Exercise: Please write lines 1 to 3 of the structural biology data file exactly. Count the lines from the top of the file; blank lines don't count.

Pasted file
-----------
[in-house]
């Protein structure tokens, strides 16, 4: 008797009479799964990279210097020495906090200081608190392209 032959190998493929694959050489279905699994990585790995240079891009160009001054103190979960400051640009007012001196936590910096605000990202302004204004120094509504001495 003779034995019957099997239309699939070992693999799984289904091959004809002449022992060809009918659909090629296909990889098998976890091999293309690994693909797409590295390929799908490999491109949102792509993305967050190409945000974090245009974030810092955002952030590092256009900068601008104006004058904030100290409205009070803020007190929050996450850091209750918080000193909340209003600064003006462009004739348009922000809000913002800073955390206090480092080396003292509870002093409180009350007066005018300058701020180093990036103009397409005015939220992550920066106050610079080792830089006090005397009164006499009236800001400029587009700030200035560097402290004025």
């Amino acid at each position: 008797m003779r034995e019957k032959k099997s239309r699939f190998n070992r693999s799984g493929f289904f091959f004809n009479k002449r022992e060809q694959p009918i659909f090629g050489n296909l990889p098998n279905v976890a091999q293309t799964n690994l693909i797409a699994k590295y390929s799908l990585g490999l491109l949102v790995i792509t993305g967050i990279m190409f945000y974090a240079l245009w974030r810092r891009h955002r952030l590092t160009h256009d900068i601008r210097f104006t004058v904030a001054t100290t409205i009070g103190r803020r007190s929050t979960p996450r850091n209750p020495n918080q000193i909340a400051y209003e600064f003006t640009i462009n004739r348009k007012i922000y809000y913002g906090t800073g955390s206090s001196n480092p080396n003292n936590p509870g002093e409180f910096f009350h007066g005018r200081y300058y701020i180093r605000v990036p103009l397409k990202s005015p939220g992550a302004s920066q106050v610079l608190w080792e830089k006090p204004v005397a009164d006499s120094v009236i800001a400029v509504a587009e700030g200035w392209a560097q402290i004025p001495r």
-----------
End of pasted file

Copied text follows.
[in-house]
């Protein structure tokens, strides 16, 4: 008797009479799964990279210097020495906090200081608190392209 032959190998493929694959050489279905699994990585790995240079891009160009001054103190979960400051640009007012001196936590910096605000990202302004204004120094509504001495 003779034995019957099997239309699939070992693999799984289904091959004809002449022992060809009918659909090629296909990889098998976890091999293309690994693909797409590295390929799908490999491109949102792509993305967050190409945000974090245009974030810092955002952030590092256009900068601008104006004058904030100290409205009070803020007190929050996450850091209750918080000193909340209003600064003006462009004739348009922000809000913002800073955390206090480092080396003292509870002093409180009350007066005018300058701020180093990036103009397409005015939220992550920066106050610079080792830089006090005397009164006499009236800001400029587009700030200035560097402290004025």
């Amino acid at each position: 008797m003779r034995e019957k032959k099997s239309r699939f190998n070992r693999s799984g493929f289904f091959f004809n009479k002449r022992e060809q694959p009918i659909f090629g050489n296909l990889p098998n279905v976890a091999q293309t799964n690994l693909i797409a699994k590295y390929s799908l990585g490999l491109l949102v790995i792509t993305g967050i990279m190409f945000y974090a240079l245009w974030r810092r891009h955002r952030l590092t160009h256009d900068i601008r210097f104006t004058v904030a001054t100290t409205i009070g103190r803020r007190s929050t979960p996450r850091n209750p020495n918080q000193i909340a400051y209003e600064f003006t640009i462009n004739r348009k007012i922000y809000y913002g906090t800073g955390s206090s001196n480092p080396n003292n936590p509870g002093e409180f910096f009350h007066g005018r200081y300058y701020i180093r605000v990036p103009l397409k990202s005015p939220g992550a302004s920066q106050v610079l608190w080792e830089k006090p204004v005397a009164d006499s120094v009236i800001a400029v509504a587009e700030g200035w392209a560097q402290i004025p001495r």